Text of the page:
In this episode Michael Oberman recalls David Bowie’s first visit to America in January 1971 to promote the release of The Man Who Sold the World. Michael wrote a weekly music review column for the Washington Star newspaper and his brother Ron was Publicity Director at Mercury Records.
Michael has written an excellent book recalling his days as a rock journo in the 60’s and 70’s. You can find full details about of Fast Forward, Play, Rewind here… https://www.amazon.co.uk/Fast-Forward-Rewind-Michael-Oberman/dp/1493050923
Both Ron and Michael had been huge fans of David’s music since they first heard Space Oddity in 1969. Michael wrote a positive review in the Washington Star and Ron promoted the single to media outlets in the U.S.
When Mercury released The Man Who Sold The World in the U.S. in December 1970 Ron believed that the best way to generate publicity for the album was for David to undertake a short promo tour meeting influential music journalists and radio D.J.’s, so he flew to London and met with his counterparts at Mercury UK and David’s manager Tony Defries and with their support made plans for David to fly to America in January 1971.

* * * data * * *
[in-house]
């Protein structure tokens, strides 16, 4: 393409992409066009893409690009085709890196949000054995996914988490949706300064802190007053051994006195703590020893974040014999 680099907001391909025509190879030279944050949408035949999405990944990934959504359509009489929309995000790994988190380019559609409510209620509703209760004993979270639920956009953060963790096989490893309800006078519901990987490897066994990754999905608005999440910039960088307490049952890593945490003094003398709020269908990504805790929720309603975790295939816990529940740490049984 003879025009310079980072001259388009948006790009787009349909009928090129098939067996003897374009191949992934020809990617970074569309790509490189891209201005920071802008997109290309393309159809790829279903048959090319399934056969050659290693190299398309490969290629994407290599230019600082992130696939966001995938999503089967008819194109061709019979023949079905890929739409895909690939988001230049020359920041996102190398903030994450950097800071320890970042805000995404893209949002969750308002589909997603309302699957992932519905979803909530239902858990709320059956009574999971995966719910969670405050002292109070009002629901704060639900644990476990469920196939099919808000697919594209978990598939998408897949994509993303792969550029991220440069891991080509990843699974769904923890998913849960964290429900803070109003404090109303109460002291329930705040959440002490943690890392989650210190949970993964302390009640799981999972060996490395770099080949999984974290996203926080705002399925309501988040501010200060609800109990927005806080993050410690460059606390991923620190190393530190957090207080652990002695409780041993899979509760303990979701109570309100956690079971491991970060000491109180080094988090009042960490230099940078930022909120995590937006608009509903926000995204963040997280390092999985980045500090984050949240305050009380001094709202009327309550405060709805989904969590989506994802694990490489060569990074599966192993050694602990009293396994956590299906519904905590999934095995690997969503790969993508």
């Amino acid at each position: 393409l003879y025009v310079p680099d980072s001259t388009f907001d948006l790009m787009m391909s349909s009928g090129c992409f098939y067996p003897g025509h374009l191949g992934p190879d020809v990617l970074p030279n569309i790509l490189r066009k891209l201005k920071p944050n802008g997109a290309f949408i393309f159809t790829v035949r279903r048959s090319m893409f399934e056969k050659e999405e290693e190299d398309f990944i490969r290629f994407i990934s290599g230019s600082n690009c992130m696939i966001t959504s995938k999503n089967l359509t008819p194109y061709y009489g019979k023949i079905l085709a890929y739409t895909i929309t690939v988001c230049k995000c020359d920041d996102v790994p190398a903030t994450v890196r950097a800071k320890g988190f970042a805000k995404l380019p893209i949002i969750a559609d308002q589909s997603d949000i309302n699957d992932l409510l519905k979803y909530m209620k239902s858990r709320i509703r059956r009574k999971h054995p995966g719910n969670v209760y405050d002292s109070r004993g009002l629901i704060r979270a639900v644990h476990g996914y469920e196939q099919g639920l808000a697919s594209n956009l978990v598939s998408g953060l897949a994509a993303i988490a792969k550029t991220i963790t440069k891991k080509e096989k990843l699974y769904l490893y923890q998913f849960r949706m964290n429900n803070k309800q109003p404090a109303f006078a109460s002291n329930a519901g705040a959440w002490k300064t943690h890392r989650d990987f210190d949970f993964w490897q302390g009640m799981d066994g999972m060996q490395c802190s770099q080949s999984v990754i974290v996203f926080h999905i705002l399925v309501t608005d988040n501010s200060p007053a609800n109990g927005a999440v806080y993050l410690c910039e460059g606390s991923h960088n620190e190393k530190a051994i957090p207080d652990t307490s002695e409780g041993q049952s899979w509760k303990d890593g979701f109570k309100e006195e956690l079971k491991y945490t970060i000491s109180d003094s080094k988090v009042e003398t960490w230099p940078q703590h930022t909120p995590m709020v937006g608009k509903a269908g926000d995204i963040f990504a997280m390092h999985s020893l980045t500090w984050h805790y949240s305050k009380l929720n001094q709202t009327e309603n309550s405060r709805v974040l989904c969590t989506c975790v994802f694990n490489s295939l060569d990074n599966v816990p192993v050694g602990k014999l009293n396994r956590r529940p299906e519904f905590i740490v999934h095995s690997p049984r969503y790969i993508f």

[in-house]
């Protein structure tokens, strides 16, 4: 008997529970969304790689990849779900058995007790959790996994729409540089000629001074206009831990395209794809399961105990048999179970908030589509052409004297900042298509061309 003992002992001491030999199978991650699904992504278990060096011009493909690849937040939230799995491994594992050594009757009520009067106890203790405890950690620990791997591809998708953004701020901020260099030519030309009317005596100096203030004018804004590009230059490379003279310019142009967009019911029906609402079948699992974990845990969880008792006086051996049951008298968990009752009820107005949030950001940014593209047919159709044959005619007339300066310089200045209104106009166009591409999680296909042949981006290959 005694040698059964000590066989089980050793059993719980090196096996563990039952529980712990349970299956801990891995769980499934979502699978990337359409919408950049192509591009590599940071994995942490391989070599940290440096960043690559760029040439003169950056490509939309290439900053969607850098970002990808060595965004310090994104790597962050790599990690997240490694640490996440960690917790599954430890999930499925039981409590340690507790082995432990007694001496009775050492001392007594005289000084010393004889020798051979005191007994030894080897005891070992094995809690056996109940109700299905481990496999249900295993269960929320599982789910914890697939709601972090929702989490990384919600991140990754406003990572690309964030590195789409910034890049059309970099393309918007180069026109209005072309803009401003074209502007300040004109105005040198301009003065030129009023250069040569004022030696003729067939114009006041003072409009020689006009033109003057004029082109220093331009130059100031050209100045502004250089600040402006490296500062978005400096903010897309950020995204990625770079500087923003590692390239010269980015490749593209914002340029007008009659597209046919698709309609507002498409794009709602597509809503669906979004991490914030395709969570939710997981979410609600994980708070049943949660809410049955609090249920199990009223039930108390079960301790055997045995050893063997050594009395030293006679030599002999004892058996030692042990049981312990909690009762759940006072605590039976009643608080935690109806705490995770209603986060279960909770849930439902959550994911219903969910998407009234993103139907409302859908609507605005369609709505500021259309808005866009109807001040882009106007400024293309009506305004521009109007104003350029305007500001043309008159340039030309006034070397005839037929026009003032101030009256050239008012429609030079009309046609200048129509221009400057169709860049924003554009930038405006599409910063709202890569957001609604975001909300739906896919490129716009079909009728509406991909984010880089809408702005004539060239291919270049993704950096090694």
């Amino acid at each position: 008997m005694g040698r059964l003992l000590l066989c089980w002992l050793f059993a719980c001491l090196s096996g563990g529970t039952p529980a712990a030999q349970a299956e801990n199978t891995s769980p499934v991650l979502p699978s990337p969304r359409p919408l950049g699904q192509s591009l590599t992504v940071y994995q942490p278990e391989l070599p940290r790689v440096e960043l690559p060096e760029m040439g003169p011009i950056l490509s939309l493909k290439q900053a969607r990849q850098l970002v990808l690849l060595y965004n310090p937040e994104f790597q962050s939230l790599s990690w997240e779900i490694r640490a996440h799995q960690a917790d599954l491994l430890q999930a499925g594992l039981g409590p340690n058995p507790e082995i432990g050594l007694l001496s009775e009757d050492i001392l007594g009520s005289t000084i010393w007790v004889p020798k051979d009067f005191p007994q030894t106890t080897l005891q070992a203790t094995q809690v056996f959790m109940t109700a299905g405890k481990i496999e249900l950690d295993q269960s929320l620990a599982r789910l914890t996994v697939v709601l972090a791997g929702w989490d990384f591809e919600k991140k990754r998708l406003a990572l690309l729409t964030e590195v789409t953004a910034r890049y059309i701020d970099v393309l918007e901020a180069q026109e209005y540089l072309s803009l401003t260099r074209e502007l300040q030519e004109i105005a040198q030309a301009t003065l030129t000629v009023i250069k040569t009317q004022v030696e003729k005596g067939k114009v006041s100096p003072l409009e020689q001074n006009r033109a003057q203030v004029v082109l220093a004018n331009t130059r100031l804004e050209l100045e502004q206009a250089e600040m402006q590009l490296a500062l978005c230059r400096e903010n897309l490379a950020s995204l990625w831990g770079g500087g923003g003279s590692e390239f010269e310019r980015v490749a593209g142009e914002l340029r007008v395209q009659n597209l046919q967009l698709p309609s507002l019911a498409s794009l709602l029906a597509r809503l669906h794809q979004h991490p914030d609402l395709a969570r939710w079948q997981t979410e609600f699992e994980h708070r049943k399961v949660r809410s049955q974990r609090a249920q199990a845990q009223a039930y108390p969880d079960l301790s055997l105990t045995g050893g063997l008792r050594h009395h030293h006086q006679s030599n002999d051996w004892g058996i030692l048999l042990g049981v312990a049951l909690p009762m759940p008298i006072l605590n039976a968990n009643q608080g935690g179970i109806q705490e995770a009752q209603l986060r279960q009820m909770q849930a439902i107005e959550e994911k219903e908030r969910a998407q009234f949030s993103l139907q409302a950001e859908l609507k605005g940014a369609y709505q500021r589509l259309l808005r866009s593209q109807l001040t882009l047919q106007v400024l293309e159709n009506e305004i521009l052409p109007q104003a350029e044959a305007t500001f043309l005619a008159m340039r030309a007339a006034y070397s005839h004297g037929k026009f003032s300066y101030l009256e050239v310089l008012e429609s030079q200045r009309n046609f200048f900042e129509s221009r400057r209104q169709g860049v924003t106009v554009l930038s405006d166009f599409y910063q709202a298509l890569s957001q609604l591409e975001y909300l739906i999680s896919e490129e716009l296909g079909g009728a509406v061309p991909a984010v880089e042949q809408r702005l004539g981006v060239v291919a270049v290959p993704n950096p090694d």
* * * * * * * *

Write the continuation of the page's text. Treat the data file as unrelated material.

David flew from London to Washington on January 23, meeting Ron who had flown in from Chicago, which was where Mercury had its head office. David was detained by authorities for over 45 minutes, reportedly due to his ‘hippie appearance’. Michael and his parents took David, Ron and Michael back to their home in Silver Spring before heading to a local steak house for dinner.
At the restaurant the waitress seated the Oberman party in a secluded booth which had a privacy curtain which she drew, apparently to prevent the other customers from being disturbed by the sight of three long haired hippies, with David dressed in a blue maxi-coat with a white chiffon scarf.
On January 25 Ron introduced David to some local radio DJ’s who recorded short interviews before the pair boarded a train to Philadelphia and then on to New York. The Velvet Underground was one of the acts David saw in NYC and after the gig spoke with Doug Yule for several minutes, mistakenly thinking it was Lou Reed who had left the band in August of 1970.
After NYC David visited Detroit, Minneapolis, Chicago, Atlanta, Detroit and Houston, where a local verbally abused him and drew a gun on him – an incident he recalled for Michael Watts the following year when he returned in full Ziggy mode.
On February 10, David flew to San Francisco where he was introduced to Rolling Stone journo John Mendelsohn who wrote an article titled David Bowie? Pantomime Rock? which would provide David with one of his first pieces of national exposure in America.